Diplo in the media. Access our archive of stories about Diplo

History and approach

In this interdependent world, diplomacy is no longer just the ethically superior choice to military solutions, but a necessity for solving complex governance issues.

For many, diplomacy is an elitist world of secrecy and black limousines. Traditionally, it has been the organised machinery for maintaining relations among societies. But we believe that it is more than this: diplomacy is a tool for solving conflicts in modern society through negotiation and compromise.

Diplomacy is more important today than ever before. In our interconnected and interdependent world, we cannot solve problems just by using force (consider Iraq and Afghanistan). Diplomacy is therefore not just an ethically superior choice; it is practically the only one left to us.

But diplomacy is undermined by a fundamental imbalance. Small and developing states are in a relatively weak position in the conduct of international policy processes; their limited resources mean that they do not have a large enough pool of professional, confident, competent international staff. As a result, small and developing states are not equally or effectively represented, so the total effect is diminished and lacks the creativity they would bring. Also, they may feel excluded and therefore reluctant to commit to processes that they perceive do not represent their interests and needs.

Diplo is addressing this problem by helping small and developing states build the capacity to engage effectively in international policy processes, negotiations, and diplomacy.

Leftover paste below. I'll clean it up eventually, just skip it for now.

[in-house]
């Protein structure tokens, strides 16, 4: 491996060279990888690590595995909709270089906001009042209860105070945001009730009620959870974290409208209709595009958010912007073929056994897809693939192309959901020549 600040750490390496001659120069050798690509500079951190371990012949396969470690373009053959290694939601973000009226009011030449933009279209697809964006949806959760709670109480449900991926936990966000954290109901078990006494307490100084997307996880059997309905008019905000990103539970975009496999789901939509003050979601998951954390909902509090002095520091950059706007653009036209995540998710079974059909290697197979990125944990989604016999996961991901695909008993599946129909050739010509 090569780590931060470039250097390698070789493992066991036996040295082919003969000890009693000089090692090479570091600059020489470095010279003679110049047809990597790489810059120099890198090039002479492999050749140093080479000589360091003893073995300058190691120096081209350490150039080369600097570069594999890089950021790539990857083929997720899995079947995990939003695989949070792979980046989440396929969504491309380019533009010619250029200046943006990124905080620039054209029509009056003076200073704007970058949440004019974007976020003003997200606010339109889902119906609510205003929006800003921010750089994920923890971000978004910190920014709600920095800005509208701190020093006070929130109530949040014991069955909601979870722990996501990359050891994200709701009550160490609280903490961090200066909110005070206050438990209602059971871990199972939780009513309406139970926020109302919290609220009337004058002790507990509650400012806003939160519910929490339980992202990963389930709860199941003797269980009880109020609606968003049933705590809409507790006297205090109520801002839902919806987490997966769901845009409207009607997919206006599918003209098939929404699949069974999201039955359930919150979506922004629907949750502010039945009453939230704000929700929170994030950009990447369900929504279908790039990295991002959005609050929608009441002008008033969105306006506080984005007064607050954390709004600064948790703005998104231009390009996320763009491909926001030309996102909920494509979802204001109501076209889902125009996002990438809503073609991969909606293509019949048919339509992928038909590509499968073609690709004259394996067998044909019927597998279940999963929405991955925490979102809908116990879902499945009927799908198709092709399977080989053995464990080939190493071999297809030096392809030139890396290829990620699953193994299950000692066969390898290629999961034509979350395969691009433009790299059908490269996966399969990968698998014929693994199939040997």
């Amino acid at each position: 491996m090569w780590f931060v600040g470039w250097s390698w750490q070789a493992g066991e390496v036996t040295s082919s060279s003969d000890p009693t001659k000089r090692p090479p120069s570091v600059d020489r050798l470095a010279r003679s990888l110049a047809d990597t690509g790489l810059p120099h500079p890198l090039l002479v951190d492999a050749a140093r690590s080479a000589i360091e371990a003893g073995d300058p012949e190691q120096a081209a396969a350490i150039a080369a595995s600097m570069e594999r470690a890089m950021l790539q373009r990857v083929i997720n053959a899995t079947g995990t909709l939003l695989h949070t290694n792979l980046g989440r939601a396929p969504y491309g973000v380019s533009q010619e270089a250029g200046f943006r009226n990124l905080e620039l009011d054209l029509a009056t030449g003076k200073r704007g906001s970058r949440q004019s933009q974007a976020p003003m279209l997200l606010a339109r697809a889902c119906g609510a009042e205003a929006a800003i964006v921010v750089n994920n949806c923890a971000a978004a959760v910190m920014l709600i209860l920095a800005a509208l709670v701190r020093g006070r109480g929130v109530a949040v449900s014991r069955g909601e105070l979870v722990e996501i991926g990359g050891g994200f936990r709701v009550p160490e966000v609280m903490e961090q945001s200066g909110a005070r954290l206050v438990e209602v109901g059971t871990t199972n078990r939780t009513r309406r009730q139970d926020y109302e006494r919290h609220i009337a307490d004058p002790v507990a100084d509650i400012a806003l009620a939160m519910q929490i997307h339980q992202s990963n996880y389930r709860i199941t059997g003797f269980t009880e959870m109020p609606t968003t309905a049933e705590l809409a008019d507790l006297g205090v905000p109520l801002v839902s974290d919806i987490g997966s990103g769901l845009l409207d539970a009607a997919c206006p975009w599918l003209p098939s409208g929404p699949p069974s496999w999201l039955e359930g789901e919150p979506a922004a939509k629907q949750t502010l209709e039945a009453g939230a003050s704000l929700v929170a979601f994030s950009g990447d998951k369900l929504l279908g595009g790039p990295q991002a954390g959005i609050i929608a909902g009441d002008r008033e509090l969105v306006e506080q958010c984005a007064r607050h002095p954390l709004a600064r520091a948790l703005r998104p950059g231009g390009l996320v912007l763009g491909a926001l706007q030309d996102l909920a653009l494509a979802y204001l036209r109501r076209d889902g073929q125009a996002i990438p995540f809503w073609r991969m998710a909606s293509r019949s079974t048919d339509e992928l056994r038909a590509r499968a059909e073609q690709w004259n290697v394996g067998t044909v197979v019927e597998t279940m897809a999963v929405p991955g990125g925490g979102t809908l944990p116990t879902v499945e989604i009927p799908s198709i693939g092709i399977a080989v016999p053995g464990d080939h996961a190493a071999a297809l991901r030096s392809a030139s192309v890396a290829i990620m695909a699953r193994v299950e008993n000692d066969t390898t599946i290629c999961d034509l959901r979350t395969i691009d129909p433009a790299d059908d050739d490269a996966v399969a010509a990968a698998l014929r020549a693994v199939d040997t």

Origins

Diplo emerged from a project to introduce information and communication technology (ICT) tools to the practice of diplomacy, initiated in 1992 at the Mediterranean Academy of Diplomatic Studies in Malta. In November 2002, Diplo was established as an independent non-profit foundation by the governments of Malta and Switzerland.

Structure

Diplo has a small, flexible structure: 28 managerial, research, technical, and administrative employees and around 50 teaching staff, tutors, coordinators, and project-related consultants. We turn over a yearly budget of about €1.5 million.

You can download our latest Annual Reports for 2013, 2014 and 2015 (PDF format; Adobe Acrobat required) or read them online from our Annual Reports page.

Reach

In 2015, 504 participants from 127 countries around the world attended 25 Diplo online courses: 32% diplomats, 16% civil servants, 22% staff of international organisations, 15% representatives of business and civil society, and 6% from from academia. The female/male ratio was approximately 46:54. The table below summarises online course statistics for the last three years.

We consistently achieve good results in community building: at present in our Internet governance community more than 1600 community members participate in 46 active  discussion groups. Members of the Internet governance community network and build their own initiatives following common interests.

 

  2013 2014 2015
Number of online courses 28 28 25
Number of online course participants 496 581 504
Number of countries represented 132 118 127

 

Scroll to Top